- { property: supplier, label: 'Leverancier', type_options: { 'query_builder': 'App\Repository\SupplierRepository::getSuppliersForSelect' } }

In said repository, I added the specified static method:

static public function getSuppliersForSelect(EntityRepository $entityRepository) { return $entityRepository ->createQueryBuilder('s') ->orderBy('s.name', 'ASC'); }

and now my select field has a nicely alphabetically sorted list of suppliers.

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PSR-14: Example - layered caching

2019-05-15(水) 04:18:00
PSR-14: Example - layered caching

So far we've looked at a number of complete, practical examples of using PSR-14 Events in various ways, both conventional and unconventional. In our final (probably) installment, I want to offer a highly unconventional but still practical use of PSR-14 that really shows off just how flexible Events can be: Layered caching.

"But wait, isn't caching the realm of PSR-6 and PSR-16?" Yes. Yes it is. But neither of those offer a built-in way to compose multiple cache backends together. It's certainly possible, but doing so is left as an exercise for the implementer. Let's use PSR-14 to get some exercise.

Continue reading this post on SteemIt.

Larry 14 May 2019 - 2:18pm
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425 Too Early

2019-05-15(水) 00:00:00

When a HTTP client makes a connection to a HTTPS server, it uses TLS to create a secure connection. TLS can have a bit of a complicated ‘handshake’ to establish the connection. Because there’s a bunch of back and forward, this can take a long time, especially when there’s a lot of latency between server and client.

There are ways for clients to optimize this setup by sending a bunch of data very early in the process, before the full TLS connection is completely setup.

In some cases this can cause security problems. In those cases a the server can tell the client to retry a specific HTTP request after the TLS connection has been fully set up

In these situations, it will return the 425 Too Early status code.

Normally, you would never have to deal with this status code as a developer, unless you are creating HTTP(s) servers from scratch.

References
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Changes

2019-05-14(火) 22:42:00

It was 6 years ago when I was last looking for a change after being a freelancer for a very long time. The idea was simple. I was tired of being the accountant, salesperson, consultant, developer, collections, sysadmin, and more. As a freelance “developer” I had to be all these things to support my family and live in a manner I was accustomed. But I was growing tired of it all, and wanted to have a little more fun by doing the parts I enjoyed most…consulting.

A good friend had been working at a well-known company for about a year and was very happy doing it. He also had grown tired of being a freelance developer, and a job at the company was his answer. So, when I saw an open consulting position on their website, I applied for it.

About a week later I received a call, then went through the typical round of interviews and questions. I was hired!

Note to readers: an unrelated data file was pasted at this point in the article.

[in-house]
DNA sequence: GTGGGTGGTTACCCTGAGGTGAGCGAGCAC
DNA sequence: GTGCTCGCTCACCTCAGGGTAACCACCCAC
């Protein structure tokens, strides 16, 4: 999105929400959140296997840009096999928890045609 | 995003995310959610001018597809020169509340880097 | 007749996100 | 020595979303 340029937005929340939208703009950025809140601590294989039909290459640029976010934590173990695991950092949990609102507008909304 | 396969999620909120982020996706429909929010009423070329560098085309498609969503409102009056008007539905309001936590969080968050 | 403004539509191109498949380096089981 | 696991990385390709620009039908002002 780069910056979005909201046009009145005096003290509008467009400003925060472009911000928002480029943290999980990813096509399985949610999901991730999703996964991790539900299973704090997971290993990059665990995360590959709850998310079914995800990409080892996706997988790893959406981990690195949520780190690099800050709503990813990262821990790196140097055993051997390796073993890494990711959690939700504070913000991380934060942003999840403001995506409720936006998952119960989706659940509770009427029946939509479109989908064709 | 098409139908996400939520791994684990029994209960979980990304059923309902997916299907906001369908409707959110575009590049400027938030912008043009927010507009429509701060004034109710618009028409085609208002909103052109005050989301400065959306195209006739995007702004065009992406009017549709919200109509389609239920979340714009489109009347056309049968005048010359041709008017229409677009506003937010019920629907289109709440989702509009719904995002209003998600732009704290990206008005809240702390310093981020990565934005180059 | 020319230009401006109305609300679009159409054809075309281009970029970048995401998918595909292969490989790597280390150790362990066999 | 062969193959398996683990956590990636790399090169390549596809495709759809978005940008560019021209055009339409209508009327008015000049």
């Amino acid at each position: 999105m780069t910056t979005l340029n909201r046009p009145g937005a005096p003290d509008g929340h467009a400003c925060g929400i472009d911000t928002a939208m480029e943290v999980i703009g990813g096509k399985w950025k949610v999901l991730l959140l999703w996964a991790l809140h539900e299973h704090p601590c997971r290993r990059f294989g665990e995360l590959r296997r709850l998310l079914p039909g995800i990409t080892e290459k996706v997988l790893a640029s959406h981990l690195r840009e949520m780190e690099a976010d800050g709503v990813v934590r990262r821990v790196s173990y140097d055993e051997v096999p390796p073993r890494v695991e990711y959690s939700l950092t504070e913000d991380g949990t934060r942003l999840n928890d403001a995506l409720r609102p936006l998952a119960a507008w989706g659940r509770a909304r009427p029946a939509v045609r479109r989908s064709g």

It was an exciting time, filled with learning new systems, people, and experiences. I was suddenly thrust into meetings with very large companies, and large teams of developers, who needed my help. There were new problems to solve on a weekly basis, and with each problem came new challenges. The number of things I learned during my six years of consulting at the company was mind-blowing, and with each day I discovered there was more and more I didn’t know. I basically went from knowing a bunch of things to village idiot overnight when I was hired.

“I went from knowing a bunch of things to village idiot overnight when I was hired.”

As I transitioned from one customer to another, it also led to traveling quite a bit. I spent half of each year away from home as I went onsite to meet new teams, learn network and application infrastructures, and build relationships with hundreds of people.

I continued to learn a great deal, and with each engagement, I spent less time on search engines and could draw from my own knowledge more often. (Of course, there was still a bunch of searching, but it was less. I’m still the village idiot learning daily.)

As a user group organizer, and speaker, I’ve always enjoyed teaching and sharing, and it was wonderful that my employer encouraged this activity. So I tended to share my knowledge with anyone who would listen, as I began speaking at conferences, user groups, and online from blog posts, podcasts, and videos, as well as through code via online source code repositories.

Through the process, I also did a fair amount of evangelism around products, libraries, and frameworks I believed in and witnessed some real growth from these efforts which drove me to do more.

However, as times change and acquisitions happen, so do the directions companies take. For good, or bad, companies are forced to make decisions and make changes to help them move forward and grow. I’ve witnessed and lived through some events these past couple years that have left me feeling dissatisfied and a little disconnected from the things I’ve come to hold dear.

This doesn’t mean the company is bad. It simply means our paths have diverged for the time being. Therefore, I will be leaving my current employer, as it is time once again for a change.

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Interview with Omni Adams

2019-05-14(火) 22:05:00

@omnicolor Show Notes Audio

This episode is sponsored by


The post Interview with Omni Adams appeared first on Voices of the ElePHPant.

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PHP Architect: Serverless PHP With Bref, Part 1

2019-05-09(木) 19:02:00

I've written a two-part series on Serverless PHP on AWS Lambda using Matthieu Napoli's Bref for php[architect].

Part one has been published in the May 2019 issue and if you're not already a subscriber, you should be!